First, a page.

Silva was excited that Boswell was on board the project. “He is a sensation on the internet. He’s a composer, an editor, a digital filmmaker. He and I had worked together before on this short video called What is A God? We both knew the power of visuals and kinetic music to make trailer-length ‘Brain Bombs.’” Origins, Silva said, has short-form “Brain Bombs” in each hour-long episode. “Every act opens up with what we call a ‘Symphony,’ which is the John Boswell-Jason Silva dance of visual music floating ideas that get you excited for the main act of the show, and then we have these re-creations that feel like movies. That mash-up, that dance, is unlike anything that’s been on television.”

In addition to these mash-ups and scripted re-creations, each episode includes expert analysis on these origin stories. It was a long process to come up with that format, Pastore said, but Mars served as much of the inspiration with its doc and scripted drama hybrid. “We said, how do we go further? What’s next? How do we create another genre mash-up? They are fundamentally remixes, taking disparate creative devices and mashing them together to create something unique and new and exciting in the genre. How do we create this wild roller coaster ride to generate an energy that moves an audience for an hour of programming that will redefine the doc-drama space.”

Pastore also noted that the show has inherent international appeal. “We interviewed over 40 experts from around the world. The series itself has 32 distinct scripted vignettes that take place throughout history and across the globe, as well as 24 documentary sequences that travel the world, as well as Jason, our tour guide through history. This is one of the most global programs we’ve put out in years.”

Pastore added that attracting millennials was a key consideration point when devising the show. “Most factual programming is aged up, so our strategy at the end of the day is, how do you age-down the factual market? How do you bring in the younger audience? The first way in is offering up something fresh, something unexpected and innovative.”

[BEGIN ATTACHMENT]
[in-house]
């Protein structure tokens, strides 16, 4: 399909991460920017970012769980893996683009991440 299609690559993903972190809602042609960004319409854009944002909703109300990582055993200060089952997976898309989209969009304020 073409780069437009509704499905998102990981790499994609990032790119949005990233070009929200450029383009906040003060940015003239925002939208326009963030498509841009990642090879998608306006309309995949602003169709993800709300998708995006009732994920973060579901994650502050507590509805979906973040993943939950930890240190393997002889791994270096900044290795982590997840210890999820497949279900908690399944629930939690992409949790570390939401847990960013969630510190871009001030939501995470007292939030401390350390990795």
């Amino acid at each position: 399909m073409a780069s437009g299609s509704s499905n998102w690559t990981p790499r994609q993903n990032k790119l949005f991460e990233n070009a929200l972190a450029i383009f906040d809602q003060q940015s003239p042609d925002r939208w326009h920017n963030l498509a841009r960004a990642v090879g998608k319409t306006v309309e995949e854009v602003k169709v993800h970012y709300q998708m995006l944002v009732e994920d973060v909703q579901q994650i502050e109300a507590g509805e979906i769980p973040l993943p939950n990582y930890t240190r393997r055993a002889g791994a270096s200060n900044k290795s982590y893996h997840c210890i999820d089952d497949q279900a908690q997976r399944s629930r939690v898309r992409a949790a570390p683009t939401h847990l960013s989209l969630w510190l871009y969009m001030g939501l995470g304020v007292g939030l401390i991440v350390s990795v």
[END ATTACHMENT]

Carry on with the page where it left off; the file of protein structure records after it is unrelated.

Silva added, “It’s very important to communicate facts in a compelling way. Storytelling matter. Facts are more important now than ever more. In an age of ‘alternative facts,’ we need to get better at communicating the real facts. The medium is the message, Marshall McLuhan said. The style is hugely important. Werner Herzog says it’s not just about stating the facts. If that was the case, the phonebook would the world’s most interesting book! How do you present key facts in a way that’s compelling? How do you convey awe and wonder? Carl Sagan, one of my heroes, used to say that understanding is a kind of ecstasy. Connecting the dots gives us a dopamine hit. We get a reward from acquiring knowledge. We are competing in a marketplace of ideas, we are competing in a multiscreen world. If you don’t have ADD today you’re not paying attention. When information is cheap, attention becomes expensive. So you have to fight harder to immerse people, to suck them in, to get them off their multiscreen, fragmented situation and focus them on the content you’re making. You have to show them why the content is important in a visceral manner. Get people out of their heads in order to have a visceral, immersive experience. Immersion is required for any interpersonal transformation or education.”



About Mansha Daswani

Mansha Daswani is the editor and associate publisher of World Screen. She can be reached on mdaswani@worldscreen.com.